‘The city refused to take responsibility when they're installing a product that has repeatedly proved to hurt the park's most vulnerable users - young children,’ Croft said at a press conference at Carl Schurz Park on the Upper East Side.

‘Playgrounds are supposed to be oases, not creators of emergency-room visits.’

He claimed that dozens of kids end up in burn units every summer after getting injured in hot playgrounds - like 18-month-old William Lodge.

The toddler suffered second-degree burns last year when he ran out of the sandbox barefoot to the jungle gyms, said his parents.

‘It was so bad, they [the hospital staffers] thought he'd been electrocuted,’ said his father, James Lodge, 39, of the Upper East Side.

Lodge and a group of local parents want the city to stop using the black mats in Carl Schurz Park. They also want better signs warning people of the heat dangers, and shading put around certain areas.

Reyhan Mehran's son spent three days in the hospital after suffering second-degree burns in 2004 while playing in Van Voorhees Playground in Brooklyn.

‘He was a child that never cried, but he cried so much he lost his voice and kept crying without sound,’ Mehran said of her son Kian, who was just 14 months old at the time of the injury.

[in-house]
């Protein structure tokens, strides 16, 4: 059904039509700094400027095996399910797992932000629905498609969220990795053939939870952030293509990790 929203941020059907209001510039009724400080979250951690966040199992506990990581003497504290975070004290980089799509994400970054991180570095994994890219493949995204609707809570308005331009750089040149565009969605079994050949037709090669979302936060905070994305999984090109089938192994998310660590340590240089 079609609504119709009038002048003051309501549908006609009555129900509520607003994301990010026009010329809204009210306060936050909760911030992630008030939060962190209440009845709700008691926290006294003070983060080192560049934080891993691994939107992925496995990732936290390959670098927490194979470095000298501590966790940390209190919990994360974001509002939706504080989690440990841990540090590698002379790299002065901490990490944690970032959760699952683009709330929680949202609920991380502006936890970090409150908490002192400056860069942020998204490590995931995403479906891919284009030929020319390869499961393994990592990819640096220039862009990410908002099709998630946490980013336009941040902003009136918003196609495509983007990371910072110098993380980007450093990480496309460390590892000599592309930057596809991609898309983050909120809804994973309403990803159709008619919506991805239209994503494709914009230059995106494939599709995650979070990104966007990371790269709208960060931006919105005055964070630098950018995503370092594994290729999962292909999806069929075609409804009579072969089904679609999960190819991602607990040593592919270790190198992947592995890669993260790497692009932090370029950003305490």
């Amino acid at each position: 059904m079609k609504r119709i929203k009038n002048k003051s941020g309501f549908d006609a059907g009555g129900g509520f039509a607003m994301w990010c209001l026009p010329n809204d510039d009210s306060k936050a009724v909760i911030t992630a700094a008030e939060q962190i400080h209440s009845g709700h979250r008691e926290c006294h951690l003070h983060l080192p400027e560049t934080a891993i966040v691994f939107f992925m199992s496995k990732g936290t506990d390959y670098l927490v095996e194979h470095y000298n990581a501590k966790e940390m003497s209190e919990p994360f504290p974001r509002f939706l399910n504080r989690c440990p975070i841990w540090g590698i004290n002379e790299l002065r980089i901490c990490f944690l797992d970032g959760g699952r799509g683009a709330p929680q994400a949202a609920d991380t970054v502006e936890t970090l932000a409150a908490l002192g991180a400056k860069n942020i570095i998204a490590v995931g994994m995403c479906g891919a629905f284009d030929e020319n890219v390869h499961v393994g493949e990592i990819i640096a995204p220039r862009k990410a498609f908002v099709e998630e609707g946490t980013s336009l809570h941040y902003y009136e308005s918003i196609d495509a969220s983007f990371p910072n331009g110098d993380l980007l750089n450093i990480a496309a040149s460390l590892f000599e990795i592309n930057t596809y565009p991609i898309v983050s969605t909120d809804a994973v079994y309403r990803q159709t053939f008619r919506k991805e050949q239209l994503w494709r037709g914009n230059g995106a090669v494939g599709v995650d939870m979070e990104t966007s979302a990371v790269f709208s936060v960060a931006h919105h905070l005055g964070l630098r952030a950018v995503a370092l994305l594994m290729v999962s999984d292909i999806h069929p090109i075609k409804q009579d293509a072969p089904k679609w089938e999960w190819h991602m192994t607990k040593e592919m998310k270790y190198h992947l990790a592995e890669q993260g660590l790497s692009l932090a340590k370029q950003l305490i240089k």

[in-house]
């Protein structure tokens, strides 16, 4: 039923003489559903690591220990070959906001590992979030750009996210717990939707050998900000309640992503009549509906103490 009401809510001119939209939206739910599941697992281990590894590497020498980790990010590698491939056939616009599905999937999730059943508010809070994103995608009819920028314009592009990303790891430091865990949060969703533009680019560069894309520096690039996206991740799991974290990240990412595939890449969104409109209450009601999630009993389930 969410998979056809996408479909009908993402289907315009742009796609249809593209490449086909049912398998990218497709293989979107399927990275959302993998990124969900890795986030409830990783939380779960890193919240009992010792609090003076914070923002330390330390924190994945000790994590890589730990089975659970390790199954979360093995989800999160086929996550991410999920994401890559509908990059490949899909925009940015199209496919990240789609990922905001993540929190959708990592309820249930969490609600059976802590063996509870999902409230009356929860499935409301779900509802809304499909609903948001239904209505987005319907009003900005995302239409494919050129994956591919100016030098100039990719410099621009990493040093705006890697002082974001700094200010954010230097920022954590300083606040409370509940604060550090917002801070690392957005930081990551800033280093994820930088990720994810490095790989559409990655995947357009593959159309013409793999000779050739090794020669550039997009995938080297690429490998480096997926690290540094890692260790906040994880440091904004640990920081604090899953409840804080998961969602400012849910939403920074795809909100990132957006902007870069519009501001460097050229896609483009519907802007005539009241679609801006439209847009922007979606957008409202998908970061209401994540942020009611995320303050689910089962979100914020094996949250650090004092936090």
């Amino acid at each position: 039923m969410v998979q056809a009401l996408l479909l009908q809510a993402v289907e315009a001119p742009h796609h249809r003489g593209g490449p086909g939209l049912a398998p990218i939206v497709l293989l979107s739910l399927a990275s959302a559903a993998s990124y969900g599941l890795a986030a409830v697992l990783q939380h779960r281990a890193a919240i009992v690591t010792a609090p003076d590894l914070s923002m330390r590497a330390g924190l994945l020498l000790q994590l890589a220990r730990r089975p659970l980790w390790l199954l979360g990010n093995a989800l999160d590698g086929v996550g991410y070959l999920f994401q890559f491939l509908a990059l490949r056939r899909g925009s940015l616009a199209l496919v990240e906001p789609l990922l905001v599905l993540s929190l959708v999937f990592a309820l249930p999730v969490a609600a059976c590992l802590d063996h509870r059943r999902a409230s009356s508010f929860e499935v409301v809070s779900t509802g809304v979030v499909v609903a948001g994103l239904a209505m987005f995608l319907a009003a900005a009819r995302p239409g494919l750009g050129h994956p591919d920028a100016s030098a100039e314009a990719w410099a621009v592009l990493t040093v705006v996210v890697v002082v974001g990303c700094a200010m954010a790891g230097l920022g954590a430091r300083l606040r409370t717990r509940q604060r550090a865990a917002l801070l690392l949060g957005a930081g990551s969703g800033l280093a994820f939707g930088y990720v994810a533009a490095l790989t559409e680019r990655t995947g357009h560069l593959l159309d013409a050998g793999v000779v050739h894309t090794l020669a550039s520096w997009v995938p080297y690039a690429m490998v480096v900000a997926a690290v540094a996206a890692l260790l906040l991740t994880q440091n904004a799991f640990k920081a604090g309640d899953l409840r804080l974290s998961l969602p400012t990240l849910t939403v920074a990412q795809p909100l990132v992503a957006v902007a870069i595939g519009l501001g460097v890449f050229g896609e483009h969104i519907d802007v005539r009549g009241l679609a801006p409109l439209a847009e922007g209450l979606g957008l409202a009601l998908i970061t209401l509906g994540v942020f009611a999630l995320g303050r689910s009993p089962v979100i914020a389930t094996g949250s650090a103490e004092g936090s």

‘And that stuck with me, the amount of pain he was in.’

Parks Commissioner Adrian Benepe admitted that the black mats do get very hot but said they're in use all over the country because they help reduce head injuries and broken bones when kids fall.

‘All of the playgrounds have signs that say to wear shoes,’ he told The Post.

‘All of our playgrounds, particularly those that have been rebuilt, meet the latest safety standards.

‘There's probably as many kids who get burned on pool decks and on the beach sand [as at the playgrounds].

‘It's common sense. Children should not go outdoors in New York City without wearing shoes.’

Even switching the mats to a lighter color wouldn't make them noticeably cooler, Benepe said.”
CBS News: NYC Failing To Remedy Playground Burns [video | 01:35]
posted by ericb at 1:21 PM on July 21, 2008


Or, what Bromius said!
posted by ericb at 1:21 PM on July 21, 2008